AMY GOODMAN: Do you support Senator John Kerry?

REP. DENNIS KUCINICH: You know what? I’m still in the race. If I supported him, I would be out of the race.

AMY GOODMAN: Reverend Al Sharpton says he supports John Kerry.

REP. DENNIS KUCINICH: I’m not going to try to discern the wisdom of the Reverend, but I am going to say, I’m still campaigning. There are differences of opinion between myself and the Senator Kerry.

AMY GOODMAN: What are they?

REP. DENNIS KUCINICH: You start with the war. He made a case…articulated a case for weapons of mass destruction. I challenged that there were such weapons. He voted for the war. I voted against it. He voted for the Patriot Act. I voted against it. He’s for NAFTA and the W.T.O., I say we have to overturn those and go back to bilateral trade conditioned on human rights and workers’ rights and the environment. There are differences that remain and we can’t paper over them in the name of party unity, especially during a primary and caucus season when there’s thirteen elections which remain. I think it’s urgent that the Democratic debate continue and then, you know, at the end of the process, we can then feel that all sides have been heard from. But the attempt to try to squelch debate right now is a mistake.

AMY GOODMAN: How much pressure are you under?

REP. DENNIS KUCINICH: None. Zero, are you kidding?

AMY GOODMAN: There are no debates planned right up through the Democratic convention.

REP. DENNIS KUCINICH: Not to my knowledge, but the — each primary, each caucus represents an opportunity. For example, you know, there was a caucus in Alaska over the weekend and it looks like we may have picked up as many as five delegates out of 14. And so, you know, there’s still people out there who want to see a voice in the Democratic party, provide an alternative view and again, you know, Amy, maybe John Kerry can count to 47%, 48%, but the pivotal difference in this election is going to be — who is going to be able to reach out to those democrats who might otherwise say, what does this party stand for and why should we participate. That’s what my campaign is about. My — this campaign has the potential to make the critical difference in this election. That’s why I’m staying in, and people who will go to our website at will see laid out all of the reasons why it’s important for this campaign to continue.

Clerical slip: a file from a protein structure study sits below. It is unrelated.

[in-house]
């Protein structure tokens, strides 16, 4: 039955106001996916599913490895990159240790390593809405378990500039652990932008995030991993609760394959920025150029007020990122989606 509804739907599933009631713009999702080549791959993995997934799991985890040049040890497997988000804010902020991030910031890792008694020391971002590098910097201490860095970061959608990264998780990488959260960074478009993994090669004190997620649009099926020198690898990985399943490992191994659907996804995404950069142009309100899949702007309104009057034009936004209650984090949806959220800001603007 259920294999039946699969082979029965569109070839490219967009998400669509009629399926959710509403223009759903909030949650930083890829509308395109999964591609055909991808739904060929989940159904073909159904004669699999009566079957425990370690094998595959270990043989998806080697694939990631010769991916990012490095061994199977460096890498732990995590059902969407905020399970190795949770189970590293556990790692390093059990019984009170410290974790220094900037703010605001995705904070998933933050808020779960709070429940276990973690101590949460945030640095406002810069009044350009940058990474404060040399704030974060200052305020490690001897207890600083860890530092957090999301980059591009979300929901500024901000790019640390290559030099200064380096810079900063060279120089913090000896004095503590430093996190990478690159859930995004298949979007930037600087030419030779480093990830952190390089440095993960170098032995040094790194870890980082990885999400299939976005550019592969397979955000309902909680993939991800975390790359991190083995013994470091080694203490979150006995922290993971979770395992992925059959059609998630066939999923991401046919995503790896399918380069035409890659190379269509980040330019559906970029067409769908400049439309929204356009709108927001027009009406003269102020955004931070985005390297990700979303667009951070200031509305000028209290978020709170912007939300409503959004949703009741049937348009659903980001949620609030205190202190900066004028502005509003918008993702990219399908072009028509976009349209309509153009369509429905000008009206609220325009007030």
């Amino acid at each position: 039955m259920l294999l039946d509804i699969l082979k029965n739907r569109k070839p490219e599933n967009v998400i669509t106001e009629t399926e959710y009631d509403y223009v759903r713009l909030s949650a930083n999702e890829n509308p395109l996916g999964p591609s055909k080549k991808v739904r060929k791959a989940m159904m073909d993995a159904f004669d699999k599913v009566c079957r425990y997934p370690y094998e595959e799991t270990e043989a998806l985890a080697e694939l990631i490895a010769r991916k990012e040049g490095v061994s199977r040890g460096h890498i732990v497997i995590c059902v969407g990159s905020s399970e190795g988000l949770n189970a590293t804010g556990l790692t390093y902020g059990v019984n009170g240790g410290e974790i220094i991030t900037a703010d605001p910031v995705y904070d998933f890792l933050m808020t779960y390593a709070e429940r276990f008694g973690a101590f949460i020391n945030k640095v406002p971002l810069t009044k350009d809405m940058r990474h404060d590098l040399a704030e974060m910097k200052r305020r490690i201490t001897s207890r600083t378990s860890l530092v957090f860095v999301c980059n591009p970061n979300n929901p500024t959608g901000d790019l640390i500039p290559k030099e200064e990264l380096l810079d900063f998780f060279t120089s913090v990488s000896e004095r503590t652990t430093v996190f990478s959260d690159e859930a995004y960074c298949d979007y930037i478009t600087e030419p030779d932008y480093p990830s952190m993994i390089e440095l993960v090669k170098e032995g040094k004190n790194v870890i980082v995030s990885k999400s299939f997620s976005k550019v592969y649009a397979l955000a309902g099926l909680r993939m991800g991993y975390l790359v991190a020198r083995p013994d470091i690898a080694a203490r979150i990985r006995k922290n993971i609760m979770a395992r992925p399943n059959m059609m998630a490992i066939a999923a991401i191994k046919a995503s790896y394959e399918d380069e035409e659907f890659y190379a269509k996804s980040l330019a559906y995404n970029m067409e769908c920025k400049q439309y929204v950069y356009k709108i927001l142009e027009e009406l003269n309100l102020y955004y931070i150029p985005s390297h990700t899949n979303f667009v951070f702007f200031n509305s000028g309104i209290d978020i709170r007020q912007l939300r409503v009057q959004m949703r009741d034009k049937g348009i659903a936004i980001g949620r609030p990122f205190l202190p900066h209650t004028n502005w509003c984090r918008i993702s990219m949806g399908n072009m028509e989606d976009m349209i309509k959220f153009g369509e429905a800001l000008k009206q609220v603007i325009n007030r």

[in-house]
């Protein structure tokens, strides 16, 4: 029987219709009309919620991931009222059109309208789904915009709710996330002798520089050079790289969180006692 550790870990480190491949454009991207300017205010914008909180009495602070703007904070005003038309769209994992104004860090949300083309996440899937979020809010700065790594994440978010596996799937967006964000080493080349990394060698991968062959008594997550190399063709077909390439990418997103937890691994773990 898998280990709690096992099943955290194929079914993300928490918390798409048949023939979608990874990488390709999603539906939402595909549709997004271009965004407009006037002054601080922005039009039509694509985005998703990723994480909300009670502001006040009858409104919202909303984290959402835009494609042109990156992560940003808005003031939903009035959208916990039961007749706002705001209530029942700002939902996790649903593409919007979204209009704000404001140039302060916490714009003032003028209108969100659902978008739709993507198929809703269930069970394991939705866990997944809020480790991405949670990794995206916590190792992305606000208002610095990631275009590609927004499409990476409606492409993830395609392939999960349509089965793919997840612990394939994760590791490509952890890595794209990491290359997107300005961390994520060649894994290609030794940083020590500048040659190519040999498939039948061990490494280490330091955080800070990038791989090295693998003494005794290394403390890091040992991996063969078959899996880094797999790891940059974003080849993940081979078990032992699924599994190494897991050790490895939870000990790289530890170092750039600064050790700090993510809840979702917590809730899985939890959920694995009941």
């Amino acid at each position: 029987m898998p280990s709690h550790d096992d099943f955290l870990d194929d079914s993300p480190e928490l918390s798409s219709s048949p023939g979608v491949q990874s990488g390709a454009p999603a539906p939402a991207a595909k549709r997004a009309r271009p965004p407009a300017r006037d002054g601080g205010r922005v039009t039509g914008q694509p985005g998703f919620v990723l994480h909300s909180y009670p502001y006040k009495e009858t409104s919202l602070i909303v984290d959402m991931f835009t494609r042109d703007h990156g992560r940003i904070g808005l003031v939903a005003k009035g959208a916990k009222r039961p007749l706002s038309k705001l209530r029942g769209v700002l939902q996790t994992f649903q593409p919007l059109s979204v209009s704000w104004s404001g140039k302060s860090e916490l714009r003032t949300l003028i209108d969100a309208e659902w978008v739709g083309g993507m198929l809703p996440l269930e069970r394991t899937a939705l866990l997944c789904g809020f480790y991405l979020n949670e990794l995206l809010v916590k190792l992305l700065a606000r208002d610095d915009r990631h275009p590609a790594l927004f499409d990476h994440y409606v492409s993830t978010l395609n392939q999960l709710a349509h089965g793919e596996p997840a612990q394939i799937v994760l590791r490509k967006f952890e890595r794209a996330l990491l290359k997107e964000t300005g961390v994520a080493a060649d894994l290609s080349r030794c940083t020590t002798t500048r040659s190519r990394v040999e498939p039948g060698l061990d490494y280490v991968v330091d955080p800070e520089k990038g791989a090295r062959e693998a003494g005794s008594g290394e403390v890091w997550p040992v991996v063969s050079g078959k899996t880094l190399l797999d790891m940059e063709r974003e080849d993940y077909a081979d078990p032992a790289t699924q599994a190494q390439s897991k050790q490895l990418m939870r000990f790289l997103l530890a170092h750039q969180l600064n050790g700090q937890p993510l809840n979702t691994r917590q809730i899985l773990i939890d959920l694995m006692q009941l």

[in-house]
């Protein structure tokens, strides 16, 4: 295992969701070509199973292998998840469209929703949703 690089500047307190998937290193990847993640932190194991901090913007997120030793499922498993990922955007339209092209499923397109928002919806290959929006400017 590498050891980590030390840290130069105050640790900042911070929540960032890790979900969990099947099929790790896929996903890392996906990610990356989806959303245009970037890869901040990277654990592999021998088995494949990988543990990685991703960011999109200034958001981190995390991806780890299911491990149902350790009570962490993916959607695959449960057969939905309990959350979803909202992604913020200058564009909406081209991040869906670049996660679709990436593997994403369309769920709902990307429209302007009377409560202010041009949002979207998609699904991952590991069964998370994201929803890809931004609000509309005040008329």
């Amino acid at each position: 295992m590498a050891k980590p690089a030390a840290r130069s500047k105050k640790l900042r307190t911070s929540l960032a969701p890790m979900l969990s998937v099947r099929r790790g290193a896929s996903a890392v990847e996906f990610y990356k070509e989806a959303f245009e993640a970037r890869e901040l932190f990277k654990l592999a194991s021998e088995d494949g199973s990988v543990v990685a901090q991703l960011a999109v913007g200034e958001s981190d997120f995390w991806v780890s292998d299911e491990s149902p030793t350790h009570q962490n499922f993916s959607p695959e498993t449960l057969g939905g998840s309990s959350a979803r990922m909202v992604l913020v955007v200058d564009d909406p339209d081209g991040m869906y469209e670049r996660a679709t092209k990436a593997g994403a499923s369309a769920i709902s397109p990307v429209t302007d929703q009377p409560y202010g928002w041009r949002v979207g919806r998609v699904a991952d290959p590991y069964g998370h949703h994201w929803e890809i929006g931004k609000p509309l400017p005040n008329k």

AMY GOODMAN: We began the show with the top news story of the day. The Israeli government assassinating Sheik Ahmed Yassin the spiritual leader and founder of Hamas. Your response.

REP. DENNIS KUCINICH: I don’t know how this assassination possibly can serve the interests of security in Israel. What it seems to be doing here is there’s an assassination policy which can only increase the tempo of the cycle of violence and intensification of division. This eye for an eye policy can mean nothing but further conflict. I think that — I think one of the callers representing the university said that there is a change coming. I think all over the world, people — the people are demanding change. There’s a peace movement in Israel, there’s a peace movement in the Palestinian communities. People all over the world are looking for a new direction and they’re demanding that their leaders respond in a way that is sensitive to breaking the cycle of violence. We need to do that here in this country. It needs to be done in the Middle East. It needs to be done all over the world.

AMY GOODMAN: I wanted to get your reaction to Richard Clarke, coming out right now. The top Counter-Terrorism Adviser to both President Clinton and President Bush, saying really harsh condemnation of the Bush administration. This is an excerpt of what he had to say on 60 Minutes last night.

RICHARD CLARKE: Rumsfeld was saying that we needed to bomb Iraq, and we all said, but, no, no. Al Qaeda is in Afghanistan. We need to bomb Afghanistan. Rumsfeld said there aren’t any good targets in Afghanistan and there are lots of good targets in Iraq. I said there are lots of good targets in lots of places but Iraq had nothing to do with it.

60 MINUTES: You wrote you thought he was joking?

RICHARD CLARKE: Initially, I thought when he said there are not enough targets in Afghanistan, I thought he was joking. 60 MINUTES: What was your reaction to this Iraq talk? What did you tell everybody?

RICHARD CLARKE: I said invading Iraq or bombing Iraq after we’re attacked by somebody else, you know it’s akin to what if Franklin Roosevelt, after Pearl Harbor, instead of going to war with Japan said, let’s invade Mexico. It’s very analogous. 60 MINUTES: Didn’t they think that there was a connection?